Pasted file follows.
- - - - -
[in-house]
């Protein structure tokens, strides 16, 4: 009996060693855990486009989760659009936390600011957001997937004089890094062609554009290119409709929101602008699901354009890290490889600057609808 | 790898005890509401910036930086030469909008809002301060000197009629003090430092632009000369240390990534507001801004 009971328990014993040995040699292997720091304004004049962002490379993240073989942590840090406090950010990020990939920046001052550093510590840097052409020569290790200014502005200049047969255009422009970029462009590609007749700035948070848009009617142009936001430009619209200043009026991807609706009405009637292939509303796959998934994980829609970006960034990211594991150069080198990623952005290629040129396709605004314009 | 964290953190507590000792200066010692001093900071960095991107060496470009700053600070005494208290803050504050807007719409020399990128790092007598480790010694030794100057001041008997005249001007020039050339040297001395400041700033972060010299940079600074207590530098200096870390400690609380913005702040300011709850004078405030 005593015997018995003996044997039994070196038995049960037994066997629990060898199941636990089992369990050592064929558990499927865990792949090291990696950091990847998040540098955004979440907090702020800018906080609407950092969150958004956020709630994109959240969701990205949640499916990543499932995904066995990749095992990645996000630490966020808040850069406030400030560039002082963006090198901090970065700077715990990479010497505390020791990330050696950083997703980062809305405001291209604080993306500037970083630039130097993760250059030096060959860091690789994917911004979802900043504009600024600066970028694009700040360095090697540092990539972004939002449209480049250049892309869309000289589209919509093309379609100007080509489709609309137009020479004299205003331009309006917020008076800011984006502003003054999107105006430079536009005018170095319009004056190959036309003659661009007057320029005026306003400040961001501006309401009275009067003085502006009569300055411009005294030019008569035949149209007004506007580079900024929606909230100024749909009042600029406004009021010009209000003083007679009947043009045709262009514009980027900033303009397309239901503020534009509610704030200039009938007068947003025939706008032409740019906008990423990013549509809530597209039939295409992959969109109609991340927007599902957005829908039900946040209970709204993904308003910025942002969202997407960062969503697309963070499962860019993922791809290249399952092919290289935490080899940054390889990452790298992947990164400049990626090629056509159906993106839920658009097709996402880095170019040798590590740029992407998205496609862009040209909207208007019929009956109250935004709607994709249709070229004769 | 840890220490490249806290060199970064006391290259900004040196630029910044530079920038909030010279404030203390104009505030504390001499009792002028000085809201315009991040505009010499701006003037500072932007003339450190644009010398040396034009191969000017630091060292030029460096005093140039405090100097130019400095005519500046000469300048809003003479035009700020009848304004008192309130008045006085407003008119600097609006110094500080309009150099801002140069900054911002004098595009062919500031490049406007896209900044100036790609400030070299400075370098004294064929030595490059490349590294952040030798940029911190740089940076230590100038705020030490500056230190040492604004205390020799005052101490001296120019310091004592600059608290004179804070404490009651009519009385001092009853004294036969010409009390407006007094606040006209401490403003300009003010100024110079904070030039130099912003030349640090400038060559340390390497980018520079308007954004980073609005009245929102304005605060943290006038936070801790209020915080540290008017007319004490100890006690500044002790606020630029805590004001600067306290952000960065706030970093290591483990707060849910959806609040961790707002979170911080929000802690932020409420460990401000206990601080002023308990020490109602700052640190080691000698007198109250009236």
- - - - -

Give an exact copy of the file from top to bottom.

[in-house]
């Protein structure tokens, strides 16, 4: 009996060693855990486009989760659009936390600011957001997937004089890094062609554009290119409709929101602008699901354009890290490889600057609808 | 790898005890509401910036930086030469909008809002301060000197009629003090430092632009000369240390990534507001801004 009971328990014993040995040699292997720091304004004049962002490379993240073989942590840090406090950010990020990939920046001052550093510590840097052409020569290790200014502005200049047969255009422009970029462009590609007749700035948070848009009617142009936001430009619209200043009026991807609706009405009637292939509303796959998934994980829609970006960034990211594991150069080198990623952005290629040129396709605004314009 | 964290953190507590000792200066010692001093900071960095991107060496470009700053600070005494208290803050504050807007719409020399990128790092007598480790010694030794100057001041008997005249001007020039050339040297001395400041700033972060010299940079600074207590530098200096870390400690609380913005702040300011709850004078405030 005593015997018995003996044997039994070196038995049960037994066997629990060898199941636990089992369990050592064929558990499927865990792949090291990696950091990847998040540098955004979440907090702020800018906080609407950092969150958004956020709630994109959240969701990205949640499916990543499932995904066995990749095992990645996000630490966020808040850069406030400030560039002082963006090198901090970065700077715990990479010497505390020791990330050696950083997703980062809305405001291209604080993306500037970083630039130097993760250059030096060959860091690789994917911004979802900043504009600024600066970028694009700040360095090697540092990539972004939002449209480049250049892309869309000289589209919509093309379609100007080509489709609309137009020479004299205003331009309006917020008076800011984006502003003054999107105006430079536009005018170095319009004056190959036309003659661009007057320029005026306003400040961001501006309401009275009067003085502006009569300055411009005294030019008569035949149209007004506007580079900024929606909230100024749909009042600029406004009021010009209000003083007679009947043009045709262009514009980027900033303009397309239901503020534009509610704030200039009938007068947003025939706008032409740019906008990423990013549509809530597209039939295409992959969109109609991340927007599902957005829908039900946040209970709204993904308003910025942002969202997407960062969503697309963070499962860019993922791809290249399952092919290289935490080899940054390889990452790298992947990164400049990626090629056509159906993106839920658009097709996402880095170019040798590590740029992407998205496609862009040209909207208007019929009956109250935004709607994709249709070229004769 | 840890220490490249806290060199970064006391290259900004040196630029910044530079920038909030010279404030203390104009505030504390001499009792002028000085809201315009991040505009010499701006003037500072932007003339450190644009010398040396034009191969000017630091060292030029460096005093140039405090100097130019400095005519500046000469300048809003003479035009700020009848304004008192309130008045006085407003008119600097609006110094500080309009150099801002140069900054911002004098595009062919500031490049406007896209900044100036790609400030070299400075370098004294064929030595490059490349590294952040030798940029911190740089940076230590100038705020030490500056230190040492604004205390020799005052101490001296120019310091004592600059608290004179804070404490009651009519009385001092009853004294036969010409009390407006007094606040006209401490403003300009003010100024110079904070030039130099912003030349640090400038060559340390390497980018520079308007954004980073609005009245929102304005605060943290006038936070801790209020915080540290008017007319004490100890006690500044002790606020630029805590004001600067306290952000960065706030970093290591483990707060849910959806609040961790707002979170911080929000802690932020409420460990401000206990601080002023308990020490109602700052640190080691000698007198109250009236």